Crime – Young people the victims as well as the perpetrators
The assembly interviewed Viv Ahmun from “in-volve and the London Gangs, Guns and Weapons Practitioner’s forum”, Decima Francis “Boyhood to Manhood Foundation”, Commander Rod Jarman, Metropolitan Police, Alex Reyes, "Kick Start Project, Crime Concern".
I thought this would be a really interesting debate as I believe that crime and particularly violent crime, continues to be the major issue in London.
As usual the underground was only working in parts, how anyone gets to work without being frazzled I do not know. Walked across to City Hall in the rain, why is City Hall so difficult to get to, no wonder there is such a mystery as to what goes on there. Why doesn’t such an important place for debate have better transport links? When you go to Westminster it is easy to get there.
Anyway back to the debate on how we can reduce crime in London.
The messages from the morning were:
The age that young people turn to crime is decreasing from mid teens down to 11 and 12 year olds – horrifying. Peak age used to be 17 -24 age group
In places like Peckham and other London boroughs – gang crime is increasing and the level of violence is increasing.
Although young people have always carried weapons – the difference is now they actually use them to harm people ….
There have been 15 deaths this year, and many more woundings.
The Church and religious organisations can play an important part in keeping young people out of violence.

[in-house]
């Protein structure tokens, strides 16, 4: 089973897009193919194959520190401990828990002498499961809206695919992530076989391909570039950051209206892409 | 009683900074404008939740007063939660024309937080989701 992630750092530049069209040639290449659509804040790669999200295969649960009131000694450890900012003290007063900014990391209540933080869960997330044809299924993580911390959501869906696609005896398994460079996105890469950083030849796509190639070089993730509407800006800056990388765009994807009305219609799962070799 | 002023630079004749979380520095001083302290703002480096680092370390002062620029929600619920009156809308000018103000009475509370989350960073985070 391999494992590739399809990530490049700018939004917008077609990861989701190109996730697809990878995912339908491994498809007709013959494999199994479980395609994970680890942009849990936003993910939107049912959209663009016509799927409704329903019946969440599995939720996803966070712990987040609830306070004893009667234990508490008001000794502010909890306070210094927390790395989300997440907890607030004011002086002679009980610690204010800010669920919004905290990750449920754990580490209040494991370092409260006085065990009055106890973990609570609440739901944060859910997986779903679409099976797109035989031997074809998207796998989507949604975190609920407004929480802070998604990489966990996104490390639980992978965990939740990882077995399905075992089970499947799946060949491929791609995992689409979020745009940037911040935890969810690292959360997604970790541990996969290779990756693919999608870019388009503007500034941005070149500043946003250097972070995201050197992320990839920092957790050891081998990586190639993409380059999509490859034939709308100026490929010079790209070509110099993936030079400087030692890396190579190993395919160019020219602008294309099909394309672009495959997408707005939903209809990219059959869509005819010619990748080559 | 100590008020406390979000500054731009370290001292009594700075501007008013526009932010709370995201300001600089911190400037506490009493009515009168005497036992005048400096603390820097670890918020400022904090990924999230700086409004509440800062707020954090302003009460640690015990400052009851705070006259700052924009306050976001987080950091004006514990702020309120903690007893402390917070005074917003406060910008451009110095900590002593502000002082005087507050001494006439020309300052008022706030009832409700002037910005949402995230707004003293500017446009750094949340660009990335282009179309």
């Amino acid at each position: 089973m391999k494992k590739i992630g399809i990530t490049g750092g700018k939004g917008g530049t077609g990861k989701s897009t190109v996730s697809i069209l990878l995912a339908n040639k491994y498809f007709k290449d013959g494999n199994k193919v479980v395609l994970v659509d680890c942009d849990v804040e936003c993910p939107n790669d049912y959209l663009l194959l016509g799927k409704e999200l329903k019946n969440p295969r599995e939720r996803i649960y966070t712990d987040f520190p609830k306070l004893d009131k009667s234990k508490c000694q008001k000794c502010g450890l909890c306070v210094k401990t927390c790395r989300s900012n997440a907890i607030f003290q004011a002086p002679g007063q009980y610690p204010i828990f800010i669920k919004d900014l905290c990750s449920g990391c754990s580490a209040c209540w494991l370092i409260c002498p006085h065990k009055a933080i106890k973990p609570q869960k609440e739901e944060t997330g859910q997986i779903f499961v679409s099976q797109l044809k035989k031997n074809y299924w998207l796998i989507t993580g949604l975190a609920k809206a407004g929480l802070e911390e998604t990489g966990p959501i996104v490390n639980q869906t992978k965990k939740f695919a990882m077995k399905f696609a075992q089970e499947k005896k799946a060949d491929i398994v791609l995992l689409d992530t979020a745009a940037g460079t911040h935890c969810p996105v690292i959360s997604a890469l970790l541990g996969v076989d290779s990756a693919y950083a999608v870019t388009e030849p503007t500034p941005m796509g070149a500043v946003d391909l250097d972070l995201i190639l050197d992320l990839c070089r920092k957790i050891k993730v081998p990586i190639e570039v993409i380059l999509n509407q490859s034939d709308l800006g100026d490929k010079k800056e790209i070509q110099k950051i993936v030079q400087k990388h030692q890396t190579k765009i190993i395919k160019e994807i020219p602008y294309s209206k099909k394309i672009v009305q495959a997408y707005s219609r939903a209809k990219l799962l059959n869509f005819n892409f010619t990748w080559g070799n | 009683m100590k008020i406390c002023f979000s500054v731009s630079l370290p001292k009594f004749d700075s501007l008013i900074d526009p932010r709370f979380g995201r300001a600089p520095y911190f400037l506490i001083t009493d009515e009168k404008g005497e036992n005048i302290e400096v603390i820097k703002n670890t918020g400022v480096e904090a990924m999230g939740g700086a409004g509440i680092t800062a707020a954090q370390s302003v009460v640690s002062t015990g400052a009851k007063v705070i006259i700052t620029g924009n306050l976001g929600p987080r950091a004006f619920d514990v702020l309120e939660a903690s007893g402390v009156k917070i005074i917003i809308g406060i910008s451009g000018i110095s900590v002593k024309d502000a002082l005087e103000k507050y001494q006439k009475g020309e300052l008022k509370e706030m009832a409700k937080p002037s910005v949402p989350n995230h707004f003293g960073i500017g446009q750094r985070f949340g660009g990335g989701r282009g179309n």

It was noted by some of the speakers that the teachers should be social workers, because there was no one in authority in these children’s lives to teach them the difference between right and wrong – Remember this debate is in the same week as Iain Duncan Smith’s report on the importance of the family – and that certainly resonated this morning. There was an expectation from some of the speakers that society and “the system” should support these young people.
The Metropolitan Police estimated that there are about 250 gangs across London.
It was seen as very important to have local projects “home grown” projects for the long term. Not just enough to have a football camp for 10 weeks a year, there needed to be longer term solutions to meet the needs of more than one generation, who could then be mentors and a peer group leaders for the next.
The GLA members were concerned that there seemed to be almost an acceptance that young people will go through a stage when they carry out crimes. This is not a “rite of passage” and we need to show that this is just not acceptable on London’s streets. The police, all agencies, voluntary sectors, and religious communities, and the local Borough Leaders have got make it absolutely clear that this breakdown in acceptable behaviour needs to be stopped. We need clear policies to tackle this level of crime and the underlying issues that cause it.
Let’s be clear here about what is happening on our streets, and let’s get a Mayor who will stop being soft here and call for clear action, street by street, block by block and work with the Boroughs to tackle this issue.